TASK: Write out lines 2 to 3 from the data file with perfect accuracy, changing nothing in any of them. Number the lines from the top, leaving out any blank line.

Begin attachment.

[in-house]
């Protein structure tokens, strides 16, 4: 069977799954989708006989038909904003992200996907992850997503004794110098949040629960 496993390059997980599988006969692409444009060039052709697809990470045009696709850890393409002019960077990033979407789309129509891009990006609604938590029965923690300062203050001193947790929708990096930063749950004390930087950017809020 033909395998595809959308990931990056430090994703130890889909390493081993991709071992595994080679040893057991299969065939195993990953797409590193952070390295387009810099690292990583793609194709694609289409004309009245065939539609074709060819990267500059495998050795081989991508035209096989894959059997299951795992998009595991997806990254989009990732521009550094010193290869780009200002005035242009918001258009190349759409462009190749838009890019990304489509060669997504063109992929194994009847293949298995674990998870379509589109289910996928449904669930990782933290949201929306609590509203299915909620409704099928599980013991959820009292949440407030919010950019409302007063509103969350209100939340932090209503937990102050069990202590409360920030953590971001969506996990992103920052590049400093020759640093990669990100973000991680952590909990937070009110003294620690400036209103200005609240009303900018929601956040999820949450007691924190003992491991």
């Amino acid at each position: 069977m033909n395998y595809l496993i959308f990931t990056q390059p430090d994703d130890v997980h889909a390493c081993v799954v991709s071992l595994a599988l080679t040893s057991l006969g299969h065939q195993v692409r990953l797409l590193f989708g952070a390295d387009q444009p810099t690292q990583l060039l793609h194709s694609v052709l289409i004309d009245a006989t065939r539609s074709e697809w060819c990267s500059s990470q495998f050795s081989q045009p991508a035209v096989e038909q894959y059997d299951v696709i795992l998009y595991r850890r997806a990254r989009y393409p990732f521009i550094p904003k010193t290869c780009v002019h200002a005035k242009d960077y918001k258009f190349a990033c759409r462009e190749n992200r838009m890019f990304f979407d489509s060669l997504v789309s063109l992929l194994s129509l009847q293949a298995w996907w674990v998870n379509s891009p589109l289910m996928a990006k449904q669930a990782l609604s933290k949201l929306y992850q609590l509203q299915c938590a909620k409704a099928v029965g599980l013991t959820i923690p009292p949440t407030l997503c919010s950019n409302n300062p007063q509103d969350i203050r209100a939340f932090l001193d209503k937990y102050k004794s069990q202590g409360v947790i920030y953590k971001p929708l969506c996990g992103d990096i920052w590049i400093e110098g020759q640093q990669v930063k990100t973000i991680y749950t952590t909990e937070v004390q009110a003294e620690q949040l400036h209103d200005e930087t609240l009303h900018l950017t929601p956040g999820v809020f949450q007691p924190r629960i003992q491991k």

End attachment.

């Protein structure tokens, strides 16, 4: 069977799954989708006989038909904003992200996907992850997503004794110098949040629960 496993390059997980599988006969692409444009060039052709697809990470045009696709850890393409002019960077990033979407789309129509891009990006609604938590029965923690300062203050001193947790929708990096930063749950004390930087950017809020 033909395998595809959308990931990056430090994703130890889909390493081993991709071992595994080679040893057991299969065939195993990953797409590193952070390295387009810099690292990583793609194709694609289409004309009245065939539609074709060819990267500059495998050795081989991508035209096989894959059997299951795992998009595991997806990254989009990732521009550094010193290869780009200002005035242009918001258009190349759409462009190749838009890019990304489509060669997504063109992929194994009847293949298995674990998870379509589109289910996928449904669930990782933290949201929306609590509203299915909620409704099928599980013991959820009292949440407030919010950019409302007063509103969350209100939340932090209503937990102050069990202590409360920030953590971001969506996990992103920052590049400093020759640093990669990100973000991680952590909990937070009110003294620690400036209103200005609240009303900018929601956040999820949450007691924190003992491991």
């Amino acid at each position: 069977m033909n395998y595809l496993i959308f990931t990056q390059p430090d994703d130890v997980h889909a390493c081993v799954v991709s071992l595994a599988l080679t040893s057991l006969g299969h065939q195993v692409r990953l797409l590193f989708g952070a390295d387009q444009p810099t690292q990583l060039l793609h194709s694609v052709l289409i004309d009245a006989t065939r539609s074709e697809w060819c990267s500059s990470q495998f050795s081989q045009p991508a035209v096989e038909q894959y059997d299951v696709i795992l998009y595991r850890r997806a990254r989009y393409p990732f521009i550094p904003k010193t290869c780009v002019h200002a005035k242009d960077y918001k258009f190349a990033c759409r462009e190749n992200r838009m890019f990304f979407d489509s060669l997504v789309s063109l992929l194994s129509l009847q293949a298995w996907w674990v998870n379509s891009p589109l289910m996928a990006k449904q669930a990782l609604s933290k949201l929306y992850q609590l509203q299915c938590a909620k409704a099928v029965g599980l013991t959820i923690p009292p949440t407030l997503c919010s950019n409302n300062p007063q509103d969350i203050r209100a939340f932090l001193d209503k937990y102050k004794s069990q202590g409360v947790i920030y953590k971001p929708l969506c996990g992103d990096i920052w590049i400093e110098g020759q640093q990669v930063k990100t973000i991680y749950t952590t909990e937070v004390q009110a003294e620690q949040l400036h209103d200005e930087t609240l009303h900018l950017t929601p956040g999820v809020f949450q007691p924190r629960i003992q491991k």